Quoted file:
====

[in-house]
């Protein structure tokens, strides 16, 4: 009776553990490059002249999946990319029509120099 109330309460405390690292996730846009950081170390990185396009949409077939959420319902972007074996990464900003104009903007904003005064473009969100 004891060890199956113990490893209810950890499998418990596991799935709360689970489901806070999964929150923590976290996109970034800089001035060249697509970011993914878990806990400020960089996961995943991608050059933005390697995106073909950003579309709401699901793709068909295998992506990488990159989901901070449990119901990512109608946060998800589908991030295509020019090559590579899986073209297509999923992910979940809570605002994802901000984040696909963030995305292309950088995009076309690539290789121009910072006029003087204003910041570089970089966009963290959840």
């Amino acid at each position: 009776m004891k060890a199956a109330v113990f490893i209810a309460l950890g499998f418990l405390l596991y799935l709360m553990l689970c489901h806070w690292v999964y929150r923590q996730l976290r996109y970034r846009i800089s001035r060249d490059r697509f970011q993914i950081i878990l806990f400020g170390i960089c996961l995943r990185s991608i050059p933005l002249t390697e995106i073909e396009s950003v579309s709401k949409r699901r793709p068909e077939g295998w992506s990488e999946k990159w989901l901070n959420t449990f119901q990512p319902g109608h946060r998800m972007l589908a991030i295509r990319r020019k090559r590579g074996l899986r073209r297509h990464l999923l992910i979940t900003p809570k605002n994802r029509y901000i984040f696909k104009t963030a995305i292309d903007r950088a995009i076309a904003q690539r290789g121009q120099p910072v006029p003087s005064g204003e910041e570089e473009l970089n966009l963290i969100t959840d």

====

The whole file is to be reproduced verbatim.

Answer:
[in-house]
């Protein structure tokens, strides 16, 4: 009776553990490059002249999946990319029509120099 109330309460405390690292996730846009950081170390990185396009949409077939959420319902972007074996990464900003104009903007904003005064473009969100 004891060890199956113990490893209810950890499998418990596991799935709360689970489901806070999964929150923590976290996109970034800089001035060249697509970011993914878990806990400020960089996961995943991608050059933005390697995106073909950003579309709401699901793709068909295998992506990488990159989901901070449990119901990512109608946060998800589908991030295509020019090559590579899986073209297509999923992910979940809570605002994802901000984040696909963030995305292309950088995009076309690539290789121009910072006029003087204003910041570089970089966009963290959840």
């Amino acid at each position: 009776m004891k060890a199956a109330v113990f490893i209810a309460l950890g499998f418990l405390l596991y799935l709360m553990l689970c489901h806070w690292v999964y929150r923590q996730l976290r996109y970034r846009i800089s001035r060249d490059r697509f970011q993914i950081i878990l806990f400020g170390i960089c996961l995943r990185s991608i050059p933005l002249t390697e995106i073909e396009s950003v579309s709401k949409r699901r793709p068909e077939g295998w992506s990488e999946k990159w989901l901070n959420t449990f119901q990512p319902g109608h946060r998800m972007l589908a991030i295509r990319r020019k090559r590579g074996l899986r073209r297509h990464l999923l992910i979940t900003p809570k605002n994802r029509y901000i984040f696909k104009t963030a995305i292309d903007r950088a995009i076309a904003q690539r290789g121009q120099p910072v006029p003087s005064g204003e910041e570089e473009l970089n966009l963290i969100t959840d």